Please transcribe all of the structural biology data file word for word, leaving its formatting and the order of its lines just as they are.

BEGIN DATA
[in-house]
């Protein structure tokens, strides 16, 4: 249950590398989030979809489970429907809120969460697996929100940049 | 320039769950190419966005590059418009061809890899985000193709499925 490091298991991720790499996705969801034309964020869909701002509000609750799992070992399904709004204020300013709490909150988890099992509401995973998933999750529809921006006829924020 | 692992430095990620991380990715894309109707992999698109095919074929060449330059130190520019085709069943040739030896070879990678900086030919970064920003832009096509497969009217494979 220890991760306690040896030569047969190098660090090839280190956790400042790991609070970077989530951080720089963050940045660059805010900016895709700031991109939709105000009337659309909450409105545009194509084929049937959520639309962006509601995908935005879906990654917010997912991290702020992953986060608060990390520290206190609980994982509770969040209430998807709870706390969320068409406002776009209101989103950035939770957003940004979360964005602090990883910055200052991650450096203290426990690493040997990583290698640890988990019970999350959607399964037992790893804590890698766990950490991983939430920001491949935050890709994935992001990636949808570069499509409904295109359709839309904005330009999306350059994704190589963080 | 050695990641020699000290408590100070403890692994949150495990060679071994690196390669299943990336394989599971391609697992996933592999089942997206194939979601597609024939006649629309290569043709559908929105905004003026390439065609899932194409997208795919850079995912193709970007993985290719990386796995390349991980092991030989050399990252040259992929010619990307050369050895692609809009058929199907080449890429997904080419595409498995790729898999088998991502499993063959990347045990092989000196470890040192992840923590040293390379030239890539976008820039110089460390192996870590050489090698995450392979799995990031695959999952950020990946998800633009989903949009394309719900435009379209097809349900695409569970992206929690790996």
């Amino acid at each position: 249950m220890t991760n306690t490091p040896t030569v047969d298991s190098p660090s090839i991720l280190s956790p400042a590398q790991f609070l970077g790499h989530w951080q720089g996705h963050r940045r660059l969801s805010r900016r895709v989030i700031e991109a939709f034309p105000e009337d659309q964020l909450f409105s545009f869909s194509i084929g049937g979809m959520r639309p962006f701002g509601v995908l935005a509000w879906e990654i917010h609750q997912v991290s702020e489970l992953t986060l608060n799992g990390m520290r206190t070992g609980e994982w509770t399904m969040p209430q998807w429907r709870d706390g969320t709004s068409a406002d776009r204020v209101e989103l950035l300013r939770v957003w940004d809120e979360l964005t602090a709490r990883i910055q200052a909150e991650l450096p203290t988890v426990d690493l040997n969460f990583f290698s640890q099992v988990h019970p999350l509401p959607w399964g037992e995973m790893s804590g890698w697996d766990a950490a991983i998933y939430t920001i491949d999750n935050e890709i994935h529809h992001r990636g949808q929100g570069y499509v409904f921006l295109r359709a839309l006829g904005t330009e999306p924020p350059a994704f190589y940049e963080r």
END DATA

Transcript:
[in-house]
């Protein structure tokens, strides 16, 4: 249950590398989030979809489970429907809120969460697996929100940049 | 320039769950190419966005590059418009061809890899985000193709499925 490091298991991720790499996705969801034309964020869909701002509000609750799992070992399904709004204020300013709490909150988890099992509401995973998933999750529809921006006829924020 | 692992430095990620991380990715894309109707992999698109095919074929060449330059130190520019085709069943040739030896070879990678900086030919970064920003832009096509497969009217494979 220890991760306690040896030569047969190098660090090839280190956790400042790991609070970077989530951080720089963050940045660059805010900016895709700031991109939709105000009337659309909450409105545009194509084929049937959520639309962006509601995908935005879906990654917010997912991290702020992953986060608060990390520290206190609980994982509770969040209430998807709870706390969320068409406002776009209101989103950035939770957003940004979360964005602090990883910055200052991650450096203290426990690493040997990583290698640890988990019970999350959607399964037992790893804590890698766990950490991983939430920001491949935050890709994935992001990636949808570069499509409904295109359709839309904005330009999306350059994704190589963080 | 050695990641020699000290408590100070403890692994949150495990060679071994690196390669299943990336394989599971391609697992996933592999089942997206194939979601597609024939006649629309290569043709559908929105905004003026390439065609899932194409997208795919850079995912193709970007993985290719990386796995390349991980092991030989050399990252040259992929010619990307050369050895692609809009058929199907080449890429997904080419595409498995790729898999088998991502499993063959990347045990092989000196470890040192992840923590040293390379030239890539976008820039110089460390192996870590050489090698995450392979799995990031695959999952950020990946998800633009989903949009394309719900435009379209097809349900695409569970992206929690790996």
């Amino acid at each position: 249950m220890t991760n306690t490091p040896t030569v047969d298991s190098p660090s090839i991720l280190s956790p400042a590398q790991f609070l970077g790499h989530w951080q720089g996705h963050r940045r660059l969801s805010r900016r895709v989030i700031e991109a939709f034309p105000e009337d659309q964020l909450f409105s545009f869909s194509i084929g049937g979809m959520r639309p962006f701002g509601v995908l935005a509000w879906e990654i917010h609750q997912v991290s702020e489970l992953t986060l608060n799992g990390m520290r206190t070992g609980e994982w509770t399904m969040p209430q998807w429907r709870d706390g969320t709004s068409a406002d776009r204020v209101e989103l950035l300013r939770v957003w940004d809120e979360l964005t602090a709490r990883i910055q200052a909150e991650l450096p203290t988890v426990d690493l040997n969460f990583f290698s640890q099992v988990h019970p999350l509401p959607w399964g037992e995973m790893s804590g890698w697996d766990a950490a991983i998933y939430t920001i491949d999750n935050e890709i994935h529809h992001r990636g949808q929100g570069y499509v409904f921006l295109r359709a839309l006829g904005t330009e999306p924020p350059a994704f190589y940049e963080r």